From the Media Capital, to the Global Ethiopian Community
Saturday November 18th 2017

DC 2008 Highlights

Washington DC is known for inhabiting one of the most concentrated Ethiopian population in the nation. To top that of, the long awaited annual Ethiopian soccer tournament was held in the nation’s capital attracting thousands more from all over the world. This year’s tournament was not only a yearly soccer game but it was the 25th anniversary for the organization. Thousands of people reached DC at different times. Some flew while others drove. Some arrived for the weekend of June 28th and stayed for a week while others made it for the July 4th weekend. Schedules of social outings, party times and locations and other gatherings were communicated to the greater Ethiopian population via e-mail and word of mouth way in advance of the tournament week.

There were a few concerts at the DC Armory that featured Gossaye, Tilahun Gessesse, Mohamud Ahmed, Mike E (The Ethiopian Born rapper), Lafontens and many others. Parties and shows were happening all over the DC area. All of the artists did an amazing performance. It felt great to hear the vocals of familiar and talented musicians we all grew up listening to. Mohamed did an amazing performance, combining his famous and well known hits with his young and smooth dancing moves. Tilahun moved the crowd while hitting long and high-notes effortlessly. Mike-E inspired the gathered with his conscious poetic message and lyrics. The cultural dancers brought us the flavor of different, beautiful and energetic tribal dances including some kids who humbled our hearts with their sweet melody. Gossaye performed some hits from his latest CD and honored Teddy Afro by performing “Abebayihosh”. As if this was not enough, Lafonten stirred the crowd at DC Armory when singing “Jah Yasteseriyal” by Teddy Afro.

Tezeta, on lower right, poses with Tilahun Gessesse.

On a general note, the event was successful in attracting thousands of people and hosting vendors with high diversity such as food, spiritual and modern music, construction, money transfer, cultural clothes and articles and much more. While it rained on one of the days, that did not stop the crowd from having a good time. In addition to the soccer games and enjoyable social life, the yearly tournament is known for reuniting long lost friends from back home. This observable fact was evident around the stadium and at social events. It’s an amazing feeling when people run into each other and reminisce about their childhood, elementary or high school years and live the good-old times all over again. It’s even more remarkable to learn about the different walks of lives people chose or were forced to follow to be where they are on that day.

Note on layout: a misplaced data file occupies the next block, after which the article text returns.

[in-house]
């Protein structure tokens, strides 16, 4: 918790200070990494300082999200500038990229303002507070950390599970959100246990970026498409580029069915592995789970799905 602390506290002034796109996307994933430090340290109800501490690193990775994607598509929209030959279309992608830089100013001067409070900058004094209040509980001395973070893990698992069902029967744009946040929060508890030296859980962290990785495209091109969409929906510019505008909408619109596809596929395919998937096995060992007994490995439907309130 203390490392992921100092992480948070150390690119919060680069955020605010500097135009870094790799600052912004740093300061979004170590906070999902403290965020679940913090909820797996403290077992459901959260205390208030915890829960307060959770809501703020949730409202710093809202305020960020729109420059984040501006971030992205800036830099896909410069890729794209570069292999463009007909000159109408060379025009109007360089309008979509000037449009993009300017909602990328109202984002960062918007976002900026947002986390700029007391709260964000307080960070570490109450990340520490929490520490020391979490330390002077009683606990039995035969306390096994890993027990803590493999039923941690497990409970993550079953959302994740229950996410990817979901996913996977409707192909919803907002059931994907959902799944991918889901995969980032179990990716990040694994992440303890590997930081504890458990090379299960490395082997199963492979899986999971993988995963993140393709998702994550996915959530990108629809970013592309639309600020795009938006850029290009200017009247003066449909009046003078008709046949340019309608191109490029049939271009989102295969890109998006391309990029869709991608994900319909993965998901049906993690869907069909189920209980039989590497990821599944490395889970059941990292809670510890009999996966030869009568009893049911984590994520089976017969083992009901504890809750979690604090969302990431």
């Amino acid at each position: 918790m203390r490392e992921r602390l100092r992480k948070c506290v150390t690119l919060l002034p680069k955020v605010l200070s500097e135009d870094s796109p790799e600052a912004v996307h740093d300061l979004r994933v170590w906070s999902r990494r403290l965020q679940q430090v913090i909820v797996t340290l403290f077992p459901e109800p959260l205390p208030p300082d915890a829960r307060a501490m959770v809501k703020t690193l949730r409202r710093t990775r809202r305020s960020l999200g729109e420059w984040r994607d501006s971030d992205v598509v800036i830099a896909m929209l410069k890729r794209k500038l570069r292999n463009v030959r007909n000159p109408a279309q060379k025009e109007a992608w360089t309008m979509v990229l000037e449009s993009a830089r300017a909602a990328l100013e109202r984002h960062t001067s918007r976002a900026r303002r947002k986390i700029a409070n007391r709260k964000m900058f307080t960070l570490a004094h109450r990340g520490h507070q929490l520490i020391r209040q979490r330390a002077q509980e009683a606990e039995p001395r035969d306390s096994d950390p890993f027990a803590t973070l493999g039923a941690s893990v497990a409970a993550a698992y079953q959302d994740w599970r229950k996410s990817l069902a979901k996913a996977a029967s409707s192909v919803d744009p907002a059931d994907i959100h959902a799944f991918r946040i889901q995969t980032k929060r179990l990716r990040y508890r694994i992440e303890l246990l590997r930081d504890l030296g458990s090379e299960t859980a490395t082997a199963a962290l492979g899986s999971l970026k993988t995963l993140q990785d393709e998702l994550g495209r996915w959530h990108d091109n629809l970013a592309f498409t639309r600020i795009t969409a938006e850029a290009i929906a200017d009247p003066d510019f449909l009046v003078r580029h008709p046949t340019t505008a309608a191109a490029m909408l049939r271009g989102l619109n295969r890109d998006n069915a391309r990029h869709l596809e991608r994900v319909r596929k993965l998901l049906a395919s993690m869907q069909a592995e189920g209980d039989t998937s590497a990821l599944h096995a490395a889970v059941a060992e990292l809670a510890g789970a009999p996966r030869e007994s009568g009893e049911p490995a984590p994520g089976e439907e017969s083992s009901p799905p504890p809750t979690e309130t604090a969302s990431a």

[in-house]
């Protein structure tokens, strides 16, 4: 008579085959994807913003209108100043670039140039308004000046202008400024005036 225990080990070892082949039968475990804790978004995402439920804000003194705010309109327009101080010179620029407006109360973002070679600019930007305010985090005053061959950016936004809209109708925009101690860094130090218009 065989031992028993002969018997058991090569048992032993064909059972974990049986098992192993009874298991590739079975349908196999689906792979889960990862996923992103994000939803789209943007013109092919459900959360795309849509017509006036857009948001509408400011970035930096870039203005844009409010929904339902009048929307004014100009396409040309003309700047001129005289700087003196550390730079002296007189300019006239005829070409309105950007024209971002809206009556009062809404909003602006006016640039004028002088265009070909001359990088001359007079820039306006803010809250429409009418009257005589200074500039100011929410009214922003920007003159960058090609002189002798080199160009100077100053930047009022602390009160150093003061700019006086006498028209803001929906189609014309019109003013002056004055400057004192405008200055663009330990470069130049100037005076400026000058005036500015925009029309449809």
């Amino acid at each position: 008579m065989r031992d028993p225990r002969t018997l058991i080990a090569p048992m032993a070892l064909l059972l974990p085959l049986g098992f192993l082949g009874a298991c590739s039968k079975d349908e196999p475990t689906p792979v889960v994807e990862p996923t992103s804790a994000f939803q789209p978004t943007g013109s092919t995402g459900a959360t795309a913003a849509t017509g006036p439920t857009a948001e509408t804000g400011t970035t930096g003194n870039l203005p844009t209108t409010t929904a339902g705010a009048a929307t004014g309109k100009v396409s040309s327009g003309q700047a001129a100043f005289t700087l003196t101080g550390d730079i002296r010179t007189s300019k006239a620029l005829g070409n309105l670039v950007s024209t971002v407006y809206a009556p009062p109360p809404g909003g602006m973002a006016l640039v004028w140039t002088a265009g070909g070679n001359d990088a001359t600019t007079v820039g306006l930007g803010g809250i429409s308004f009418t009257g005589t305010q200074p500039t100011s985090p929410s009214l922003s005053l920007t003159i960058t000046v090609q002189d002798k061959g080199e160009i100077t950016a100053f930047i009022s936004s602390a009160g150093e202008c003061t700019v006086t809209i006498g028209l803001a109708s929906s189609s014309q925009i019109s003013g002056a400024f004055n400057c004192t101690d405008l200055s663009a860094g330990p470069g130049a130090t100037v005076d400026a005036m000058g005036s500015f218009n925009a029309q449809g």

On Friday, July 4th, there were 37,000 tickets purchased for stadium entrance just for that day. When it comes to the fun part, during the day, some people’s routine consisted of leaving their dwellings, eating, walking, shopping, watching the game and any performance. Later in the evening, people would go back to their dwellings to freshen up and then out again to the hottest event, eat, linger outside and then go back to their dwelling. This cycle can take a toll on some people as it certainly did with me and yet we await next year’s event with just as much enthusiasm and excitement. The only regret I have is not being able to bring back injera because of the shortage caused by the high demand. I certainly hope most of you reading this article were fortunate enough to take part in this historic event-if that’s not the case you should definitely try to make to the next one for several reasons. BLESS…

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